This article was written by Fernanda Dahlstrom - Content Editor - Brisbane

Fernanda Dahlstrom has a Bachelor of Laws, a Bachelor of Arts and a Master of Arts. She also completed a Graduate Diploma in Legal Practice at the College of Law in Victoria. Fernanda practised law for eight years, working in criminal defence, child protection and domestic violence law in the Northern Territory and in family law in Queensland.

Manslaughter (Vic)


Murder and manslaughter are among the most serious criminal offences in Victoria. They are strict indictable offences and must be finalised in the Supreme Court after a committal hearing in the Magistrates Court. There are several different manslaughter offences in Victoria. Manslaughter is also available as an alternative verdict when a person is charged with murder but cannot be found guilty of murder beyond a reasonable doubt. 

Voluntary manslaughter

Voluntary manslaughter is the intentional killing of a person where mitigating factors are present. An example of this is where a fatal assault is committed in circumstances amounting to provocation, meaning that voluntary manslaughter, rather than murder, is the appropriate verdict.

Involuntary manslaughter

Involuntary manslaughter is the unlawful killing of a person without intent to kill, such as in a car accident that results from reckless driving or a death that results from an illegal and dangerous act. For a court to find a person guilty of involuntary manslaughter, it must be satisfied beyond a reasonable doubt that the death was the result of an illegal act, an omission, an act of neglect or a failure to take reasonable care.

Penalty

Under section 5 of the Crimes Act, a person found guilty of manslaughter is liable to a maximum penalty of imprisonment for 25 years. 

If manslaughter is committed in circumstances of gross violence, the court must impose a sentence with a non-parole period of ten years. 

Defences 

There are a number of defences that can validly be advanced in response to a manslaughter charge.

Self-defence

Self-defence is a complete defence to murder or manslaughter which leads to an acquittal. It can also be a partial defence to murder, which leads to a finding of guilt for manslaughter.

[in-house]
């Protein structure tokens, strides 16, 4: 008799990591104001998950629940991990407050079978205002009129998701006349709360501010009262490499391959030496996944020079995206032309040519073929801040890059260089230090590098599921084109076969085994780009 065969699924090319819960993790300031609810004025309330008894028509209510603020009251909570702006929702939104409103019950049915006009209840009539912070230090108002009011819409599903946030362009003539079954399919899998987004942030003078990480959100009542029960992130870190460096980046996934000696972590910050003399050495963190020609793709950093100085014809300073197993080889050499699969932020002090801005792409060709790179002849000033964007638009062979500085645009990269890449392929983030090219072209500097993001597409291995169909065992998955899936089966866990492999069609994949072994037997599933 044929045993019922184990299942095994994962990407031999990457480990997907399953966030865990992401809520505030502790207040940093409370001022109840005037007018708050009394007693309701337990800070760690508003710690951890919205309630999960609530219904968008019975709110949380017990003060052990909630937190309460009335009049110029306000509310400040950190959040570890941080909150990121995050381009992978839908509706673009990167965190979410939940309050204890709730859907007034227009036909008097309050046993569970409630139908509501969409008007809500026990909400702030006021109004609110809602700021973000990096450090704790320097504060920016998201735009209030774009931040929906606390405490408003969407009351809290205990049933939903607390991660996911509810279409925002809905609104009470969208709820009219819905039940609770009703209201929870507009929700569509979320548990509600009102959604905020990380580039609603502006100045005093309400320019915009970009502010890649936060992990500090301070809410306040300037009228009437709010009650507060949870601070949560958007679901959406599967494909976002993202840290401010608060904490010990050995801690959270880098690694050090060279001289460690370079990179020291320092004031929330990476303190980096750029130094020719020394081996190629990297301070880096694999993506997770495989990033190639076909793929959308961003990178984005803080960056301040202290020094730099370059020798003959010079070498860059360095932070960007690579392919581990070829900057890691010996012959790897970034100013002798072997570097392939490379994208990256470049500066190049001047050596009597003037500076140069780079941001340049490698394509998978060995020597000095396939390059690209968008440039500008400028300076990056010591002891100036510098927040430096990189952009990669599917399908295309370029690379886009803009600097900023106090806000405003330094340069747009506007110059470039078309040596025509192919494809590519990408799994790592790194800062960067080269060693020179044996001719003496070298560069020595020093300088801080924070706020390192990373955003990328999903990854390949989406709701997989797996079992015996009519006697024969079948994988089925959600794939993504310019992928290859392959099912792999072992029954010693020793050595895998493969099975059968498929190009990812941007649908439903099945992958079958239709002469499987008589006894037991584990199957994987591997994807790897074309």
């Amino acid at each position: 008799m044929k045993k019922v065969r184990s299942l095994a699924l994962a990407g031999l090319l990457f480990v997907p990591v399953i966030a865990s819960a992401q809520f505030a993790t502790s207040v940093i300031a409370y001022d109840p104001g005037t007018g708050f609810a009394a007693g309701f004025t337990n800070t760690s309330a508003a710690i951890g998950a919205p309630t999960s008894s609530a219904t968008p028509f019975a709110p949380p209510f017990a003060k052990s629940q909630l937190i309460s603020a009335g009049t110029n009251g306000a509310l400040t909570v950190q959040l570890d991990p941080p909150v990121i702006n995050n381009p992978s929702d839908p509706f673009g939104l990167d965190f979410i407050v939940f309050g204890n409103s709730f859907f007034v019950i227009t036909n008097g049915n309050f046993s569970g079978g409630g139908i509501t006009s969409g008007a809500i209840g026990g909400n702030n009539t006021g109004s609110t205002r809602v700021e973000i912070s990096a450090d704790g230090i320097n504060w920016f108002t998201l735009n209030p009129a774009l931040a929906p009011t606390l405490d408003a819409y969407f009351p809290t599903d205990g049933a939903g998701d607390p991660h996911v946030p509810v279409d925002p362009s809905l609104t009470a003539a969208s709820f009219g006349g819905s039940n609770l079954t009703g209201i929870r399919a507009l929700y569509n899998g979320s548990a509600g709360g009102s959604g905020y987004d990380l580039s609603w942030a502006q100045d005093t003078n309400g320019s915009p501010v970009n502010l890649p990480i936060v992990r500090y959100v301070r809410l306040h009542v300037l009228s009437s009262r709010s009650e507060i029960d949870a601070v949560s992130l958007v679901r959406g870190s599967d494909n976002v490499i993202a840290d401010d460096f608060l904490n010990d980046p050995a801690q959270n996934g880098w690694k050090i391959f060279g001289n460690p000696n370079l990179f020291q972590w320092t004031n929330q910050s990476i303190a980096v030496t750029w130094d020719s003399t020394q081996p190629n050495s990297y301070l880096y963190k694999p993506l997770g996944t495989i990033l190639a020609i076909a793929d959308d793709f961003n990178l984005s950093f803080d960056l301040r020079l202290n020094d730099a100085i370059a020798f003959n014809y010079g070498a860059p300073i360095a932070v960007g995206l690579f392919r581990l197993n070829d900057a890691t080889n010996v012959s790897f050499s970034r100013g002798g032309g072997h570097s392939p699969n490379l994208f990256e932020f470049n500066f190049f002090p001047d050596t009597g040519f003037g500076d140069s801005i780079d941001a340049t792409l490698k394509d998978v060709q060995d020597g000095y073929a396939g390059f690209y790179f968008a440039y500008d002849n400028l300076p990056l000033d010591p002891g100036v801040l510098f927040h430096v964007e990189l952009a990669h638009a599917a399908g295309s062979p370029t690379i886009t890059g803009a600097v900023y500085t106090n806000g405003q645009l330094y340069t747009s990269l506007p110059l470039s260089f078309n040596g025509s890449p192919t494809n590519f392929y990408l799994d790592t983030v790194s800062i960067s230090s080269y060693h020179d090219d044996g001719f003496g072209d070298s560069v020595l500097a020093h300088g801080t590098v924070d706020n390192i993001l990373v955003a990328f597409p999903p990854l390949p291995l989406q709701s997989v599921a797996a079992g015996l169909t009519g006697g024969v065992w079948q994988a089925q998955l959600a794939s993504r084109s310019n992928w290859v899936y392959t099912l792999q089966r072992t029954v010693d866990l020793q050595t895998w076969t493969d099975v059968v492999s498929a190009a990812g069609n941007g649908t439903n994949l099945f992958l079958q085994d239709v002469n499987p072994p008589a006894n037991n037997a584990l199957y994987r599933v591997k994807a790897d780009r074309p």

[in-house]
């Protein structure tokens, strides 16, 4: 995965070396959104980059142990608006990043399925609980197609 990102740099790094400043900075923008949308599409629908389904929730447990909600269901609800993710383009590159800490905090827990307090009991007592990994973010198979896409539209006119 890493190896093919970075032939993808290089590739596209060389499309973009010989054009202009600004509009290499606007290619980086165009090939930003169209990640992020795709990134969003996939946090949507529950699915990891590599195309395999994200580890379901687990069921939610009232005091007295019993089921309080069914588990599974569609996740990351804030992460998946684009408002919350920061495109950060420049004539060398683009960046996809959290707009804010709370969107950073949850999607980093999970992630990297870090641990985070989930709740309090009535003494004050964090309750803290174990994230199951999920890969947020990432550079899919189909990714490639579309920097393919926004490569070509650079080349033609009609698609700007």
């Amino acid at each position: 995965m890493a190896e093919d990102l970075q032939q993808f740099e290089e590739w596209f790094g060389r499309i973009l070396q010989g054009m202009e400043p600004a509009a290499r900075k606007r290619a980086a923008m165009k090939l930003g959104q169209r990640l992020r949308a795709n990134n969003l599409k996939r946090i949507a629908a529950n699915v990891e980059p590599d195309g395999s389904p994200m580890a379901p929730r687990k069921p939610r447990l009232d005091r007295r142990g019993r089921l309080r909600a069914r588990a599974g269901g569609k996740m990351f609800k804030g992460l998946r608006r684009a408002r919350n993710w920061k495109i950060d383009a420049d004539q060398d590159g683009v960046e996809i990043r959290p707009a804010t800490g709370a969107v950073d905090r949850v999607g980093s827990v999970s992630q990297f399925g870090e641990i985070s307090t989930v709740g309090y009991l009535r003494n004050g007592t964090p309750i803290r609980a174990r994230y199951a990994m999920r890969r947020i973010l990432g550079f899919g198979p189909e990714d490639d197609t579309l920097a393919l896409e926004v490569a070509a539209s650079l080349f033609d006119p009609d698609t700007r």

If an accused who is charged with manslaughter carried out the act in self-defence, then the accused is not guilty. (Crimes Act, Section 322K). The defence of self-defence is applicable to all assault offences and personal violence offences.   

In considering whether the accused genuinely believed that the act was necessary, all the characteristics and circumstances of the accused at the time of the offence will be taken into account. The court must then determined whether the accused’s actions were reasonable in the circumstances as they perceived them.

Where a person charged with murder believed their conduct was necessary in self-defence, but the infliction of death is found not to have been a reasonable response, the accused may be found not guilty of murder but guilty of manslaughter. This is also known as the defence of excessive self-defence. 

Provocation

In Victoria, provocation was abolished as a defence to murder in 2005. Although the defence of provocation no longer exists in Victoria, the state now has the alternate verdict of voluntary manslaughter, which can be delivered in circumstances where a person was killed in response to provocation.

Other defences that may be run where a person is charged with manslaughter include the defence of duress and the defence of automatism.

Single punch manslaughter

Under Section 4A of the Crimes Act, which was introduced in 2014, a person in Victoria can be found guilty of manslaughter after delivering a single punch to another person’s head or neck if that one punch causes the victim’s death. This is the case even if the victim dies from an impact other than the punch itself. For example, if A punches B and B falls over and hits his head on the road and dies, A is guilty of single punch manslaughter.

When a victim dies as a result of a single punch in circumstances where the victim was not expecting to be hit and the offender knew that the victim was not expecting to be hit (commonly known as a coward’s punch), the accused must be sentenced to a minimum non-parole period of ten years. (Sentencing Act, section 9C).

Workplace manslaughter

In July 2020, a new offence of workplace manslaughter was introduced into the Occupational Health and Safety Act 2004. The offence is contained in section 39G and aims to prevent workplace deaths and to deter people from non-compliance with workplace safety laws. 

Workplace manslaughter is committed when a person who is not a volunteer engages in conduct that is negligent and amounts to a breach of a duty owed to another person and causes the death of that other person. Employers, partners and other duty holders may be charged with workplace manslaughter.

The maximum penalty for workplace manslaughter is imprisonment for up to 25 years for an individual and a fine of up to 100,000 penalty units (currently $16,522,000), for a body corporate.   

If you require legal advice or representation in any legal matter, please contact Armstrong Legal.

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